Earlier in June, my family and I successfully completed a road trip from Kuala Lumpur to Thailand, and then back again. The trip took us – myself, Vinitha and Lydia – 17 days to complete, journeying across south and central Thailand, as well as the southern gulf of the Andaman sea, covering 4,599.9km.
The places we visited in Thailand were Hat Yai, Sichon, Surathani, Koh Samui, Hua Hin, Pattaya, Ayutthaya, Bangkok, Ratchaburi, Kaeng Krachan, Phetchaburi, Chumpon, Kra Isthmus border, Phang Nga, Phuket and Phi Don. We had the idea to go on a road trip even before the pandemic, but of course, like everyone else around the world, we had to put it on hold for a few years.
Once the borders reopened, we started planning again. We chose to go to Thailand as we thought that would be the best destination for the three of us. This was our first time going on such a long road trip, so we didn’t want to venture too far from home.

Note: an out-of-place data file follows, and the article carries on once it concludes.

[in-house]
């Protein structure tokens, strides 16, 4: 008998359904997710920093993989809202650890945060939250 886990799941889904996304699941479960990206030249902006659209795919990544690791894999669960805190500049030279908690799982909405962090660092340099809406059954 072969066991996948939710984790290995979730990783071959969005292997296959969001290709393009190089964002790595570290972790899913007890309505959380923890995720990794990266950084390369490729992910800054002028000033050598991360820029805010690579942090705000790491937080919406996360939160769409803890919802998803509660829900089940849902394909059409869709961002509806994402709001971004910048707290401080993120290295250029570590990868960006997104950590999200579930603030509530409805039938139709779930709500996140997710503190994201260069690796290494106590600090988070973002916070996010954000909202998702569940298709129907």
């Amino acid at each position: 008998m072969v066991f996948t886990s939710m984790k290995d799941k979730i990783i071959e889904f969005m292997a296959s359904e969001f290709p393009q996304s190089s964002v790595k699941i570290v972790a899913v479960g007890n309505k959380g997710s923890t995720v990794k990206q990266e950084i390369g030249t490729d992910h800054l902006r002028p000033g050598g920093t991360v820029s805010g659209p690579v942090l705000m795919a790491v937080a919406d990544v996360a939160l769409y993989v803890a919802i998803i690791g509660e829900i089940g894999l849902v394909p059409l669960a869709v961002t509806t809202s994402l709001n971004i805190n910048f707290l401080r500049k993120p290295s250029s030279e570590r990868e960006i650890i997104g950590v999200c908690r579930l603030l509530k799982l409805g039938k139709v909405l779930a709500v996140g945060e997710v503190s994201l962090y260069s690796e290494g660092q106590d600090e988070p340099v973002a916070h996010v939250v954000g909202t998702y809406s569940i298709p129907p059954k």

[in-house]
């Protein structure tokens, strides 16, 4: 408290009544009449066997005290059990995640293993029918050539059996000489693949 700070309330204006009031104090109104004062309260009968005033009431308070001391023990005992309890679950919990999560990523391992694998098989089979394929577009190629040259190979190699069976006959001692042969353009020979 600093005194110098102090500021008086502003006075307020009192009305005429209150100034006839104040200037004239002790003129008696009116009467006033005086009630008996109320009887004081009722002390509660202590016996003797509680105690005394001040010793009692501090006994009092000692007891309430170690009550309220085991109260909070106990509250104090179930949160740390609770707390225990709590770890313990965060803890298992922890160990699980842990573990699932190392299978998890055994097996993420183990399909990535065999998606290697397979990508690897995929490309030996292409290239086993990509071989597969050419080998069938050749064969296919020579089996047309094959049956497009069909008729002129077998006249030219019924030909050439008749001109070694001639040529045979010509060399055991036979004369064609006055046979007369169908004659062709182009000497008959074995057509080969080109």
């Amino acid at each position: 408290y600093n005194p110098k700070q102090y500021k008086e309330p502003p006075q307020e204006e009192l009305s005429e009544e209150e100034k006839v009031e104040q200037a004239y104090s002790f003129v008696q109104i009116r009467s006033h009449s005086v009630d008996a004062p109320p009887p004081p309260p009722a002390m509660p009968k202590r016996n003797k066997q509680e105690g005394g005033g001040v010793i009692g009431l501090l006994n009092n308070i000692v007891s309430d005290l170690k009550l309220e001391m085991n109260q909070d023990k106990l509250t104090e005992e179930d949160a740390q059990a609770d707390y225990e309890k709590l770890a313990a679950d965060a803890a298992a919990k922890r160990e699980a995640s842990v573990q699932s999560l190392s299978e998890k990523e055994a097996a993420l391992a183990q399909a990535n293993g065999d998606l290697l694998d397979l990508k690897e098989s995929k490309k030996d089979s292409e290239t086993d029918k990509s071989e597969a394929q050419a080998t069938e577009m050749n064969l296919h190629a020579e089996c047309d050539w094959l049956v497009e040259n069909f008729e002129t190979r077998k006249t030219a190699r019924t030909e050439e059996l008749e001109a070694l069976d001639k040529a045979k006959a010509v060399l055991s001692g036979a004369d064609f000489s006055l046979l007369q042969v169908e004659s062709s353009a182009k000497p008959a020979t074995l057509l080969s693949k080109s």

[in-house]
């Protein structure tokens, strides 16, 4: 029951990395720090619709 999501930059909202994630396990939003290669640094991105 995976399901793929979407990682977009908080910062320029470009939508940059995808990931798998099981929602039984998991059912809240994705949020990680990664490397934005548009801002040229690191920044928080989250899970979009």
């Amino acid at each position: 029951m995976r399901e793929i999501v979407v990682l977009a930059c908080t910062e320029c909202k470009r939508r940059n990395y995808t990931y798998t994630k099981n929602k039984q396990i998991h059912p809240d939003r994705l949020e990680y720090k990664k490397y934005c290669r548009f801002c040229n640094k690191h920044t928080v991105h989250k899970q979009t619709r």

Planning wasn’t easy at first – even figuring out where we wanted to go took a long time. But once we got into the spirit of things, ideas and decisions came to us much easily.
Since all three of us were beach lovers, we were set on driving along the coast of Thailand. We also knew we only had 17 days to spare for the trip, so we made sure to research all the pit stops that we would be making on our journey so as not to waste time. We were adamant on not driving at night either, unless really necessary, for safety reasons.
We also set our driving distance to no more than 400km a day.
Above all, we promised ourselves not to be upset if we couldn’t go to some of the pit stops, or visit certain attractions because getting to the day’s final destination would always be our top priority.
We started our trip from KL at 5.30am, as we had to arrive at the Malaysia-Thailand border up north in time to collect our insurance papers for the journey. We had arranged for an agent to help with the paper work in advance, so that we only needed to pick up the documents. By the time we got to the border, it was already noon.